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Representation in Local Politics

Representation
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Cllr Valerie Bossman-Quarshie

Islington Councillor for Bunhill Ward

Cllr Valerie discusses representation in local politics, particularly for Black and minority ethnic groups.

My entire life has been about reconciling difficult realities. How to balance motherhood with my passion to work as an educator? How to balance work with activism? How to balance gratitude for my opportunities with a determination that my daughters should have better? We recently passed the Diverse Councils Declaration in Islington and again I find myself faced with a delicate balance. It is clearly apparent that we need more diverse representation in local and national government, yet representation is impossible without participation. 

How can we motivate disenfranchised members of our society to seek self-empowerment? How do I reconcile my natural (and very British) aversion to self-promotion with a need to demonstrate that someone like me can indeed hold office? I believe humble beginnings grant me grace to celebrate my story with pride and in service of my community. I’m exceptional simply because I have chosen to serve, and I want to inspire other people from all backgrounds to make that same choice.

I left home at the age of 18 and my first job was at McDonald’s. Many years later, after finding my calling in education, a local MP asked me if I would get involved in politics. I’m so glad that I did.  I’m a black UK Ghanaian diasporan, it’s rare to see prominent leaders from our community, so I love sitting on the panels, representing, listening and being heard.  I didn’t have an opportunity to do work experience in the House of Commons during my youth. I didn’t have an aunt or uncle in the House of Lords.  I had to find my own way and I believe in leaving a path for others to follow.  Within the Labour party I co-lead a report for the Local Campaigns Forum. We’re doing good work but still I’m alarmed by the lack of black men and women in politics.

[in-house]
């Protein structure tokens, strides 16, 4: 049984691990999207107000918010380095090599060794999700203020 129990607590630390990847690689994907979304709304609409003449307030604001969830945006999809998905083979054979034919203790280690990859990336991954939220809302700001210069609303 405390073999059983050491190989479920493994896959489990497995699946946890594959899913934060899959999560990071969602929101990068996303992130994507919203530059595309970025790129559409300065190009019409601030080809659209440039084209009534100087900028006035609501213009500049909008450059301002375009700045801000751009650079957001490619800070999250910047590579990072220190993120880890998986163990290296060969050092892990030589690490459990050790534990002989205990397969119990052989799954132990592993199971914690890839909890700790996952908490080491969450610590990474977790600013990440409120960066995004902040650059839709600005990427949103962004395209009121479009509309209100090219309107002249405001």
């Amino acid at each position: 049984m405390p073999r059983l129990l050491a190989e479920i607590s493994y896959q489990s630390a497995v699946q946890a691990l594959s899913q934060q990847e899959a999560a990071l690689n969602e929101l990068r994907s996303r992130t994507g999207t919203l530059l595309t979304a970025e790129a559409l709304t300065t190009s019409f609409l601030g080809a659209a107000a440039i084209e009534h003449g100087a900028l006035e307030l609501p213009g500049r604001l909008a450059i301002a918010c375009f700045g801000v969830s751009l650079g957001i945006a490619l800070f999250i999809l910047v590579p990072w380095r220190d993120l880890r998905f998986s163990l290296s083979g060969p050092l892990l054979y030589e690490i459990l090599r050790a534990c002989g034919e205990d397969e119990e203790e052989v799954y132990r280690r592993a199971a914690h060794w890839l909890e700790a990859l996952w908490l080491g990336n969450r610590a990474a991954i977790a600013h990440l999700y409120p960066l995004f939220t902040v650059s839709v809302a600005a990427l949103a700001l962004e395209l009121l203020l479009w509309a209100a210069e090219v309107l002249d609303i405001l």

There’s no magic wand; it takes a lot of effort and empathy to get things done. Sometimes my frustration is triggered because of how often people face the same obstacles that I’ve experienced first-hand. One thing that has steered me well is not being factional. Caring about the issues and what’s right more than allegiance to any particular group.  Being an equalities officer in my union and being active in my party prepared me well.  I am also a cofounder of the Black Policy Institute where we focus on the 4 Es: Education Employment Economics and Environment to help people power up. Every political party can do more in each of these areas if they are sincere about striving for equity. 

One of my proudest achievements is helping Jennette Arnold OBE launch the See it Be it training program for black and minority ethnic Labour members. We’ve seen a significant influx of people join the council, enter politics, write for local papers, start local campaigns and launch political platforms. It’s in its 5th year running and I’m very proud to be one of the reasons it happened.

Sometimes I underplay myself, my intelligence, my capabilities and that’s because I’m a woman, a black woman and there is still a certain expectation for me to do so. I do believe in humility, but I also believe I have a role to play in showing that ordinary people can achieve spectacular results by stepping forward.  I’ve pledged to take pride in myself, my work and my identity. I am the modern woman, the modern mother and the modern educator. I am here to be seen and I am here to help.

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